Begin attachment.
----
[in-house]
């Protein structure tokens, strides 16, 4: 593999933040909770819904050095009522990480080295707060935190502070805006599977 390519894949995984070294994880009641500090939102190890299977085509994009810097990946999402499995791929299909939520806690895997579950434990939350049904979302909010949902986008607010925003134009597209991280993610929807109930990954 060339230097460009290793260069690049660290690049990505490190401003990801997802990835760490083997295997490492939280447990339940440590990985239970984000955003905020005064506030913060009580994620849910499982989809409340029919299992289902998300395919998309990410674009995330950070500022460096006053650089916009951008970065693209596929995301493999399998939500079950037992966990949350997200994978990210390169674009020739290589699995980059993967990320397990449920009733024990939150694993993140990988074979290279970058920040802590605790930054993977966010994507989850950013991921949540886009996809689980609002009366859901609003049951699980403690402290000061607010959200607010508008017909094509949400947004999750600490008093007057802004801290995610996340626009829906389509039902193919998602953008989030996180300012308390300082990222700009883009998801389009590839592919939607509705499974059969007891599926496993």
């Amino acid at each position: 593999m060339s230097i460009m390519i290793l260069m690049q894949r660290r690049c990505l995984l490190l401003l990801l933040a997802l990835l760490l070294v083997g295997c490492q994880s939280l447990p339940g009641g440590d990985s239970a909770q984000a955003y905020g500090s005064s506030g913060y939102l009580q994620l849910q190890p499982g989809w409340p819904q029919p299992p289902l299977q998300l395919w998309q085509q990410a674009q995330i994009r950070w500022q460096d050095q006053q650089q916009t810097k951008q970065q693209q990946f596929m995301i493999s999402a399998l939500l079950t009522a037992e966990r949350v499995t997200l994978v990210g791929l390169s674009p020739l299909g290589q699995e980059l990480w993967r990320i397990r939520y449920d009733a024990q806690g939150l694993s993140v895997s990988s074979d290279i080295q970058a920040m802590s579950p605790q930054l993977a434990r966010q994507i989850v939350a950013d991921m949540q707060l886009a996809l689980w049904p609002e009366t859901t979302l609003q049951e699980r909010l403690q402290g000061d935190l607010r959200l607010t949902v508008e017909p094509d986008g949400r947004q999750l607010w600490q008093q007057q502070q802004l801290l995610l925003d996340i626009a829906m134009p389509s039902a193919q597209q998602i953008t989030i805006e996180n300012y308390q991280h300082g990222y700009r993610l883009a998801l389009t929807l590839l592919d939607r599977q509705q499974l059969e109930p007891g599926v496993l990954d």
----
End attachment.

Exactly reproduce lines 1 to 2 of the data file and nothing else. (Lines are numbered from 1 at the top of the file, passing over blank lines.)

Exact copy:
[in-house]
């Protein structure tokens, strides 16, 4: 593999933040909770819904050095009522990480080295707060935190502070805006599977 390519894949995984070294994880009641500090939102190890299977085509994009810097990946999402499995791929299909939520806690895997579950434990939350049904979302909010949902986008607010925003134009597209991280993610929807109930990954 060339230097460009290793260069690049660290690049990505490190401003990801997802990835760490083997295997490492939280447990339940440590990985239970984000955003905020005064506030913060009580994620849910499982989809409340029919299992289902998300395919998309990410674009995330950070500022460096006053650089916009951008970065693209596929995301493999399998939500079950037992966990949350997200994978990210390169674009020739290589699995980059993967990320397990449920009733024990939150694993993140990988074979290279970058920040802590605790930054993977966010994507989850950013991921949540886009996809689980609002009366859901609003049951699980403690402290000061607010959200607010508008017909094509949400947004999750600490008093007057802004801290995610996340626009829906389509039902193919998602953008989030996180300012308390300082990222700009883009998801389009590839592919939607509705499974059969007891599926496993």